The story I contributed to the documentary, about an East Kentucky strip miner turned farmer, spurred this piece on PRI’s main news site, about the mourning of coal’s gradual decline in Appalachia.

Building Barns Out of Coal Tipples: Appalachia’s shifting economy

Since the days when mules carted coal and miners were paid in company credit, coal has certainly been king in Central Appalachia. But now, in a trend not widely noted outside the region, far fewer people make a living in mining there. West Virginia, for example, had 132,000 miners in 1950. Today there are fewer than 20,000, and that number is falling. Nearly every day, Appalachians awake to news of mass layoffs and mine closures.

It’s no one thing. There is cheap and newly-abundant natural gas. Limits on coal-burning power plants. Increased competition from Wyoming, where coal is cheaper to mine and lower in polluting sulfur. And finally, after over 100 years of intensive mining, Appalachia’s coal seams are simply becoming mined out.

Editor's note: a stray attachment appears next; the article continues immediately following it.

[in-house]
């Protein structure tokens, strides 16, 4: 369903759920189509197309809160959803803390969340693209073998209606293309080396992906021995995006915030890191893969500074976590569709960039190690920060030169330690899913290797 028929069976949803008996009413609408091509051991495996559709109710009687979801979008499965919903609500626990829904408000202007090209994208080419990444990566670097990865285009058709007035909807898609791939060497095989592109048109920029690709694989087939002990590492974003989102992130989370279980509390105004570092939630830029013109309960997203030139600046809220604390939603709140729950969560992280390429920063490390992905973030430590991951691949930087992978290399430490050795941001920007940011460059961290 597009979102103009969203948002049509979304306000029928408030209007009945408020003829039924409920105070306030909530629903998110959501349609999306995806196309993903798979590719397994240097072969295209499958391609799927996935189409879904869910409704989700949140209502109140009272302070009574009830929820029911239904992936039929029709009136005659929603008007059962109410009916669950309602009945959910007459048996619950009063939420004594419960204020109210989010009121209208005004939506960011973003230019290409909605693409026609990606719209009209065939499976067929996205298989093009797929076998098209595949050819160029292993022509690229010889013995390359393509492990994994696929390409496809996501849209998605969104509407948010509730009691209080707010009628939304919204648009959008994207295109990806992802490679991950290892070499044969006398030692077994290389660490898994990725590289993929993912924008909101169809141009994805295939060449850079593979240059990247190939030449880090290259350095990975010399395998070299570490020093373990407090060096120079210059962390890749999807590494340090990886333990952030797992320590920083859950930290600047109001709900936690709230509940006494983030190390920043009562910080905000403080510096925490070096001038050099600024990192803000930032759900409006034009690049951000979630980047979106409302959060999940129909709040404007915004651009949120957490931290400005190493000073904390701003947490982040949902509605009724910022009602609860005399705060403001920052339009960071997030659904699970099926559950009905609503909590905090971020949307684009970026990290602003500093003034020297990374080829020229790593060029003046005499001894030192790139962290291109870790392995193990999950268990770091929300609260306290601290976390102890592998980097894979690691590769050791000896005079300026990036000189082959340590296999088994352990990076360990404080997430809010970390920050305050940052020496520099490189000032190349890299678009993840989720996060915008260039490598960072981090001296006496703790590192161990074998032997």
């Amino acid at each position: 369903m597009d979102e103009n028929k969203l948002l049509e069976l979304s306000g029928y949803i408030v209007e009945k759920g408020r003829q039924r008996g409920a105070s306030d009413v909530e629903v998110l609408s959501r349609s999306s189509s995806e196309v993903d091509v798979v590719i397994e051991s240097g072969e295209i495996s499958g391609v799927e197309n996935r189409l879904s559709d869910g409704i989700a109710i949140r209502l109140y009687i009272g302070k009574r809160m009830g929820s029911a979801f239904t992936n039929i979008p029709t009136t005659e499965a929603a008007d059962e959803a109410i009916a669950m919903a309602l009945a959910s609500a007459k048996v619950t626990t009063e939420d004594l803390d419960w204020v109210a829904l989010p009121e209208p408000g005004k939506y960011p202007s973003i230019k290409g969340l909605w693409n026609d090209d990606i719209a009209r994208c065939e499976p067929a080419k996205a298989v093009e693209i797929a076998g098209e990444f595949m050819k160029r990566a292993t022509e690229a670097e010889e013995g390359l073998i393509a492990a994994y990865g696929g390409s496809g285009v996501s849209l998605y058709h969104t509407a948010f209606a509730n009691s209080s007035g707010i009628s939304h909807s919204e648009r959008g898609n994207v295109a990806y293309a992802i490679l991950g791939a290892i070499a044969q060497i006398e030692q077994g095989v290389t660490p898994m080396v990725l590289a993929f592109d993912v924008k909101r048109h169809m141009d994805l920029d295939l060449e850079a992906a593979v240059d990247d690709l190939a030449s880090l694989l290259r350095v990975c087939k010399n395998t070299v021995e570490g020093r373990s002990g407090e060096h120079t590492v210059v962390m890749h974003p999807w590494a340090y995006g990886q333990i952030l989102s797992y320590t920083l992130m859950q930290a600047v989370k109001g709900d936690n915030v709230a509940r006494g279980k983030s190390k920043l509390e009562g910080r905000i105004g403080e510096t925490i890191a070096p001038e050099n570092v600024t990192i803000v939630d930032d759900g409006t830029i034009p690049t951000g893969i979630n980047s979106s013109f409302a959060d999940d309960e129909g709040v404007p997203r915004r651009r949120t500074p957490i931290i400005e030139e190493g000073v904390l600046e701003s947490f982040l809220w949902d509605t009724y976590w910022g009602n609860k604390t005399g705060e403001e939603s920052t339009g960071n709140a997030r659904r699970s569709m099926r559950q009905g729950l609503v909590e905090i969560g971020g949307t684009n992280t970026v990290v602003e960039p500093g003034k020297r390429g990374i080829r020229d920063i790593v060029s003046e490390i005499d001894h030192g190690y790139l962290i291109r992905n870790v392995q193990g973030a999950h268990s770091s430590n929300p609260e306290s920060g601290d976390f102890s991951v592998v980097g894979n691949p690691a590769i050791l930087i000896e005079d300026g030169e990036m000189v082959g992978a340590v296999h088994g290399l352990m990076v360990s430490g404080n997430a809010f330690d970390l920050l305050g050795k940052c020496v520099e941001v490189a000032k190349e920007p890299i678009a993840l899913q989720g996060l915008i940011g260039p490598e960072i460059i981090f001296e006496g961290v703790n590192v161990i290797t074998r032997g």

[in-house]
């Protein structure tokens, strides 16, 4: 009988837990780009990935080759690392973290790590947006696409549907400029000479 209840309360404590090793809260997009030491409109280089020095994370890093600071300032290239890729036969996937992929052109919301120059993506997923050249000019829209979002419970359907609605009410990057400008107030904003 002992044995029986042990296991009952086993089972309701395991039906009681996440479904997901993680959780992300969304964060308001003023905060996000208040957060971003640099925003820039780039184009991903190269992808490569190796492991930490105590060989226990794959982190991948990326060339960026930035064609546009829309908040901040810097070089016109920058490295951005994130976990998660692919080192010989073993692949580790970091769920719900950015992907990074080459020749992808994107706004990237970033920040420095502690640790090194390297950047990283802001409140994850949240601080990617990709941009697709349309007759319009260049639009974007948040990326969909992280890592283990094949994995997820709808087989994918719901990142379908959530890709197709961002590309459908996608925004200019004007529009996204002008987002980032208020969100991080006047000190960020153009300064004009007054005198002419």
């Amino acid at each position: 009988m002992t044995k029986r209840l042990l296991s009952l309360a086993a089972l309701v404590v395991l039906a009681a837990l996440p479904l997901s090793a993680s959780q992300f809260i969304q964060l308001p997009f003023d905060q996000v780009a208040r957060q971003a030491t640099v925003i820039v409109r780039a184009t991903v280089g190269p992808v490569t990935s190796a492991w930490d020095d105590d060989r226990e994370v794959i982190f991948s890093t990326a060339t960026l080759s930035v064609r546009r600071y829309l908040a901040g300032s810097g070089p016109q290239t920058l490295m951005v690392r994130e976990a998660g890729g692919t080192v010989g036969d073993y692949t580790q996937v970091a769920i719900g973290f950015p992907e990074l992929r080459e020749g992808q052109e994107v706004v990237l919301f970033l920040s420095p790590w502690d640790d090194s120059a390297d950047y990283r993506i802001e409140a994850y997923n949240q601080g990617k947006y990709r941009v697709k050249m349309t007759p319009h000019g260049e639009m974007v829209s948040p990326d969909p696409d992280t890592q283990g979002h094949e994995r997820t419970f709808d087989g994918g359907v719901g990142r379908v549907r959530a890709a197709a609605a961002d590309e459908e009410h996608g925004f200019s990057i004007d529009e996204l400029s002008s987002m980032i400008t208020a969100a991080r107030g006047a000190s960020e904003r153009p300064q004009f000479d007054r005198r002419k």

Producer Catherine Moore has witnessed this moment. She travelled the back roads of West Virginia from county to county, like Logan, where about 130 laid off miners from Patriot Coal gathered with their families for an emergency meeting held by the state’s workforce development program. Each miner was given a booklet called Surviving a Layoff. Inside, how to write a resume, give a good interview. But something else caught Catherine up short. Listen here…

EXCERPTED FROM “Moving On But No Way Gone: Coal in America,” A 30-MINUTE RADIO DOCUMENTARY COMMISSIONED BY HIGH PLAINS NEWS, AIRING NATIONALLY SPRING 2015.